Aphra Behn - Bad Girls Throughout History: 100 Remarkable Women Who Changed the World - Ann Shen

Bad Girls Throughout History: 100 Remarkable Women Who Changed the World - Ann Shen (2016)

Aphra Behn

Aphra Behn (1640-1689) was a British writer of mysterious origin who became the first professional female playwright, poet, and author. Little is known about her background before her 1664 marriage to Johan Behn, who either died or separated from her soon after. She rose to a prominent enough position in the courts to be recruited as a spy for King Charles II in Antwerp during the Second Anglo-Dutch War. Her assignment was to get close to a suspected spy in the English service and turn him into a double agent with her wiles. Charles II never paid her for her services or travel expenses abroad, so she did what all freelancers worth their salt do: she found other work. She became a playwright for a few theater companies and produced several popular and profitable plays—a total of over nineteen in her lifetime. Behn also wrote prose that would become the model for the English novel. Her most famous work, Oroonoko, published in 1688, broke cultural barriers by telling the love story of an enslaved African prince and a general’s daughter. Additionally, Behn continued to write poetry that included social commentary on her political beliefs and touched on women’s sexuality—both audacious topics for a writer, much less a female writer, to cover in her era. Behn’s literary achievements created a seat for women at the writers’ table, and she’s famously remembered in Virginia Woolf’s A Room of One’s Own for doing so: “All women together, ought to let flowers fall upon the grave of Aphra Behn … for it was she who earned them the right to speak their minds.”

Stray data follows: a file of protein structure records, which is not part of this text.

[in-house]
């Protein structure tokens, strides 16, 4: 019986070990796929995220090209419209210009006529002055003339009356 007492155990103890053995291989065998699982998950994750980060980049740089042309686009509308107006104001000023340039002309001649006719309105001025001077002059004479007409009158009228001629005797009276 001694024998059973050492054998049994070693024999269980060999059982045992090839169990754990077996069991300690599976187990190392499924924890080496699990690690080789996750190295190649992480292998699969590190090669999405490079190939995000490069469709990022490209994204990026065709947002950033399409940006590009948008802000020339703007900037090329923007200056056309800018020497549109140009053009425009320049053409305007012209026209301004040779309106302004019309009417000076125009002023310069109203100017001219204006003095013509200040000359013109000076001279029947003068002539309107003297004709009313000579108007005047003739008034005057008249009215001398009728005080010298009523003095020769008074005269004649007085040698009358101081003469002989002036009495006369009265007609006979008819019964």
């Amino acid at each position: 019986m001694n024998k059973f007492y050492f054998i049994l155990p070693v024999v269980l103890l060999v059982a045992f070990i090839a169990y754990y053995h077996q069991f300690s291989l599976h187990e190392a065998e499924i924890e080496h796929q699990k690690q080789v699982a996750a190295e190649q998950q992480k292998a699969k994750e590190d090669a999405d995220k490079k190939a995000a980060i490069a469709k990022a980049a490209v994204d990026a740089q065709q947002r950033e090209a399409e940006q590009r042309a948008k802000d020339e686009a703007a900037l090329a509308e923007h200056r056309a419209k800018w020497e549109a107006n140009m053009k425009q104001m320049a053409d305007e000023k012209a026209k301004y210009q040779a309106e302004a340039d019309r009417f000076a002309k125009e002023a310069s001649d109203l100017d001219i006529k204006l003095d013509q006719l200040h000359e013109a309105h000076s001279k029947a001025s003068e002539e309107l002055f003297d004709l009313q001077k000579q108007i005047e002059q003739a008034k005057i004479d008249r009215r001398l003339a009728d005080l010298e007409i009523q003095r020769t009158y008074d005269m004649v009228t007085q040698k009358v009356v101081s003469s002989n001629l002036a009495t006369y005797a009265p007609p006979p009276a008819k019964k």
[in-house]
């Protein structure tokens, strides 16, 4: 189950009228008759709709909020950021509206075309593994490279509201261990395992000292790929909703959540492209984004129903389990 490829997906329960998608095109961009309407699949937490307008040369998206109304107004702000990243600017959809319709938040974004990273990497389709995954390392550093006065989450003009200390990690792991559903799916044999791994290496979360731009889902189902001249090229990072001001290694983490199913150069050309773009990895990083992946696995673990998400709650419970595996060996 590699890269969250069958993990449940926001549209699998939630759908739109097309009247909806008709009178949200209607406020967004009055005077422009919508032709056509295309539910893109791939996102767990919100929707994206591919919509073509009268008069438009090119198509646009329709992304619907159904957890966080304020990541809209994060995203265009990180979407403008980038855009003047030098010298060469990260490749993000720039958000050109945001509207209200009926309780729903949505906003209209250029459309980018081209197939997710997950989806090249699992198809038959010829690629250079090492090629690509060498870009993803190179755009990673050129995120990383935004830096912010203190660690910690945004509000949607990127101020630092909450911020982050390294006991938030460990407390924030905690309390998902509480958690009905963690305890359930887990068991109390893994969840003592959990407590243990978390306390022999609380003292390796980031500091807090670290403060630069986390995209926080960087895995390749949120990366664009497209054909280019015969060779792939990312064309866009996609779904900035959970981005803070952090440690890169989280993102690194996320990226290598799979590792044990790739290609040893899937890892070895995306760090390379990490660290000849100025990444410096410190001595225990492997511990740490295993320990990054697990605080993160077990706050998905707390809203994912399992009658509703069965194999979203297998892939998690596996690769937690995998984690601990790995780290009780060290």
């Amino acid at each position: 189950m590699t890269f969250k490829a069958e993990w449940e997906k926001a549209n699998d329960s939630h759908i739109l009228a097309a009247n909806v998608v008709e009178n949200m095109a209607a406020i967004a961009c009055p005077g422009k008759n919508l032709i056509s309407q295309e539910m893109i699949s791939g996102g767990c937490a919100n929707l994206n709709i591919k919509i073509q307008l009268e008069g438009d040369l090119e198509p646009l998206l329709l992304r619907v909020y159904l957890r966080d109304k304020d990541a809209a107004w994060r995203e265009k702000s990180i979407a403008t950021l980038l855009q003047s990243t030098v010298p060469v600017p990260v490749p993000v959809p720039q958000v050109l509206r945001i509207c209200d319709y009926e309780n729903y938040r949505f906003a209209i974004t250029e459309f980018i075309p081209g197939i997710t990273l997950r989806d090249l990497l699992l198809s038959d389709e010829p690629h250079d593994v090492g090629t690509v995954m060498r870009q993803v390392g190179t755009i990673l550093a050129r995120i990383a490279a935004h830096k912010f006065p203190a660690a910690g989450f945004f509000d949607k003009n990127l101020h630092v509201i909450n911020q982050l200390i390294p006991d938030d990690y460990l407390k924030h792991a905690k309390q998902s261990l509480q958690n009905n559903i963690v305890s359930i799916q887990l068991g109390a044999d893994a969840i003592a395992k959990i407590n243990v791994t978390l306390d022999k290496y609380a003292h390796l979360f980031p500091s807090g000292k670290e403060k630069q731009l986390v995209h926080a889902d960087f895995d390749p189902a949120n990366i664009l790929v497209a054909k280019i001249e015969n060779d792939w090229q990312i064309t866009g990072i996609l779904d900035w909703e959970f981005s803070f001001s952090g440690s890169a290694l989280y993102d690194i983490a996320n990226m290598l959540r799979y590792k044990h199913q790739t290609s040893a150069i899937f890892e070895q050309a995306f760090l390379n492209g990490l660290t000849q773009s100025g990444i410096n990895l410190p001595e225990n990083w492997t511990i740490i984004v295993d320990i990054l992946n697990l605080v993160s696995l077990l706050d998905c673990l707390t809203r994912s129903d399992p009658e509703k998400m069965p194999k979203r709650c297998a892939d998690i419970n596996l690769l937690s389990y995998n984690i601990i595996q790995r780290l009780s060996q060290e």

First professional female writer